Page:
Sharia is a term that often evokes confusion, debate or even outright fear.
"Sharia Today," Rumee Ahmed, an associate professor of Islamic Law at the University of British Columbia, led a discussion called "Sharia Today," on Thursday, April 25. It was an event that sought to promote dialogue on the nature of Sharia in the modern era.
Ahmed recently published Sharia Compliant: A User's Guide to Hacking Sharia Law.
Sharia law has received attention in the media at times when immigration pundits discuss the entry of Muslims into the country. President Donald Trump mentioned Sharia while discussing immigration policy during a Fox News interview.
"A lot of the people coming in — I mean if they're into the world of Sharia, you're talking about from a different planet," Trump said in the interview.
This view is not rare in America. According to the Pew Research Center, over 40 percent of Americans believe that democracy and Islamic teachings are fundamentally incompatible.
Ahmed discussed the original meaning of Sharia, countering the assumption that one interpretation of Islamic Sharia law could possibly represent the idea of Sharia in general.
Ahmed described the multifaceted nature of Sharia today.
"People make claims about what Sharia is: They might say it's about a particular set of laws, or they might say it's about a grand ideal, or they might say it's about a state that works according to certain laws," Ahmed said. "All of these are valid expressions of Sharia because the idea of Sharia is an aspirational idea that Muslims hold onto of the way the world should be."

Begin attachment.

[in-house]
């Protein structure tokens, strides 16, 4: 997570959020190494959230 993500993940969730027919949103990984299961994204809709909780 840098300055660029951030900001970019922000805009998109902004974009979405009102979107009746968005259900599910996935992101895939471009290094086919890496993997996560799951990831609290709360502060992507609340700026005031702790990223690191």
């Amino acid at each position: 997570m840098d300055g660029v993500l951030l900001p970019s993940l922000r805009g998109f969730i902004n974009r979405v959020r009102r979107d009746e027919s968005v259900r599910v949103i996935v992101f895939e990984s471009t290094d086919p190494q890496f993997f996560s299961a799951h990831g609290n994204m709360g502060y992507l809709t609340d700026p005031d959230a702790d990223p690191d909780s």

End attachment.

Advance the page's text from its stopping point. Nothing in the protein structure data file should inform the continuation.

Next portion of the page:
Ahmed described Sharia as a connection with God and claimed that it was never truly possible to reach perfect Sharia, though many have tried.
"Throughout history, there have been thousands of books written on Sharia in the language of Islamic law. And each one claims to say, 'No this is really it. I've really got it this time,'" Ahmed said. "By nature, human beings are fallible, and we are never going to get to that perfect thing, but you try for it anyway; you keep trying for perfection."
There is no one set view of Sharia shared among Muslims, Ahmed posits; rather, there are a wide variety of interpretations. While Sharia represents the general concept of enlightenment, there are a number of factors that play into interpreting it. Islamic law, or fiqh, is an ongoing process, a living legal code.
"Sharia is only as representative as the number of people making claims about it," Ahmed said. "Right now there's a small group of people making claims about fiqh and making claims about Islamic law, so by definition, we do not have a representative view about Sharia."
Sharia law is constantly changing and being revised by Islamic scholars in order to mesh better with the modern era.
"Islamic law today is unrecognizable from Sharia law — forget a thousand years ago — from a hundred years ago, from 50 years ago," Ahmed said. "But we talk about it as if it captures the Sharia, and we're able to do that because scholars got together for whatever reason, and they hacked the laws."
Ahmed noted that, though scholars have revised Islamic law in order to fit with today's society, these changes are still in accordance with Islamic tradition.
"They showed that the new way we understand Islamic law, which can accommodate the modern financial system or men and women sitting in the same room ... or whatever you can think of, flows directly from the Islamic tradition and is what God and the Prophet would've wanted from us," he said.